Lyrically, Dancers In The Mansion highlights a more playful side of Eastham’s songwriting. There are several songs laced with his dark sense of humor. Songs like “Old Lovers (In A Cheap Motel)” and “Fruit Cocktail Cannery Blues” display a verisimilitude that brings a poignancy to their darkly comic tales. The title track is a madcap romp that may be the first shit-kickin’ country song to mention both “moonwalked” and “Jheri curl.” “She’s My Gal” displays a wry bawdiness that belies its retro stylings. Eastham felt the freedom to be more experimental with his lyrics as evident in the narrative shifts of “In The Morning,” the first person plural point-of-view of “The Barroom,” and the cinematic transcendency of album closer “Lift Your Soul”—the latter of which spotlights Eastham’s ability to write larger scale songs that don’t fit the usual pop blueprint while still maintaining a genuine soulfulness.
Dancers In The Mansion pushes the boundaries of what an Americana record can sound like. His hip- hop influences shine through in the rhythm of many of the songs—most notably the country-flavored weeper “Carry On,” which uses a driving rhythm to accent the character’s drive to push through a great loss. At times, Eastham also displays a pop sensibility that echoes Elvis Costello and early Tom Waits. Songs like “Lonesome Melody” and “Jackpot” evoke the classic country sound Eastham grew up on. “As much as I dig mixing up different styles, sometimes you just can’t beat the power of a simple country song,” Eastham says. “I love the old records of George Jones, Conway Twitty, and especially Charley Pride, who was my gramma’s all-time favorite.”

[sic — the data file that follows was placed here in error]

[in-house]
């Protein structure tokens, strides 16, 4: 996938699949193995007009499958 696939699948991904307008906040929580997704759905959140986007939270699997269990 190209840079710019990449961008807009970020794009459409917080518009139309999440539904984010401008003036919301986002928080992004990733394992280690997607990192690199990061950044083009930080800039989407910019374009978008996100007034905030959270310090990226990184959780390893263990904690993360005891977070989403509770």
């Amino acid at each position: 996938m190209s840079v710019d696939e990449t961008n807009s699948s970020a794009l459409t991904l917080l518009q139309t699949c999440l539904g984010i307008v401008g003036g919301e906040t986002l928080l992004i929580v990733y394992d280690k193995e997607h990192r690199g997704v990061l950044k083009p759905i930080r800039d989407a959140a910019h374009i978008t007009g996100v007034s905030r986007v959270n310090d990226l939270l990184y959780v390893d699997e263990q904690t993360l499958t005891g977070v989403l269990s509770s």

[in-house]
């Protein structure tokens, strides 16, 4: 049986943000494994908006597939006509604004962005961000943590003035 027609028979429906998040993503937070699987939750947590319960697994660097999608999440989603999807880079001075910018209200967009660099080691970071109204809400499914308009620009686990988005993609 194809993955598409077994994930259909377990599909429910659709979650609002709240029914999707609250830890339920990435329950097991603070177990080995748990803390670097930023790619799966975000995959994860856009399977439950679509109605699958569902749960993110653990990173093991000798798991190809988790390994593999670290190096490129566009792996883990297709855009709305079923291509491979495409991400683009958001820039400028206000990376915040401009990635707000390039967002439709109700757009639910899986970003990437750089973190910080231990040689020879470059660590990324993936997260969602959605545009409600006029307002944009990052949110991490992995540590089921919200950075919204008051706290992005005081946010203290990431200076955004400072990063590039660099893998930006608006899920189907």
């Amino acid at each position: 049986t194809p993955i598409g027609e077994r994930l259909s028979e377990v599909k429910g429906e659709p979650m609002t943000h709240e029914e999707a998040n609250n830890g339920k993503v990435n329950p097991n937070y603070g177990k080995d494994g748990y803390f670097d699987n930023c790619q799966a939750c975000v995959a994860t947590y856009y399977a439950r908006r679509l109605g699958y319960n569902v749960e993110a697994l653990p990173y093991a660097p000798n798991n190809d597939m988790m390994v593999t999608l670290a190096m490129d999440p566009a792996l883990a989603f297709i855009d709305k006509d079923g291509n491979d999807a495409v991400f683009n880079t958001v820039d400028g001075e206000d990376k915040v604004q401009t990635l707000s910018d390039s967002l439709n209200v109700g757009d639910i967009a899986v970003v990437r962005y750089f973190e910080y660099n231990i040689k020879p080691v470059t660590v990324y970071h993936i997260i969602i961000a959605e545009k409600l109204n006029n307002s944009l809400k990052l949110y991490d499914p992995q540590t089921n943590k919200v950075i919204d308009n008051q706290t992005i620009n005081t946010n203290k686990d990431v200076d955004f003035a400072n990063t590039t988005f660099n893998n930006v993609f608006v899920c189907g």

If Dancers In The Mansion feels like a “band” album, it’s no coincidence: Eastham reunited with his former bandmates from Day Of The Outlaw—Kim Lee (bass, vocals) and Allen Jones (drums)—to create this record. Eastham explains: “It was imperative to me that we record the core of this album in Nashville so I could track live with Kim and Allen. We worked out the arrangements together as a band over the course of many months, so by the time we hit the studio, we had fully fleshed out, organic arrangements for each song.” After playing together now for over five years, the trio has developed a shorthand and a deep rhythmic groove which is readily apparent on the album. Nashville guitar player extraordinaire Jeff Rogers (who has played live with Eastham many times over the years) filled out the band’s core unit.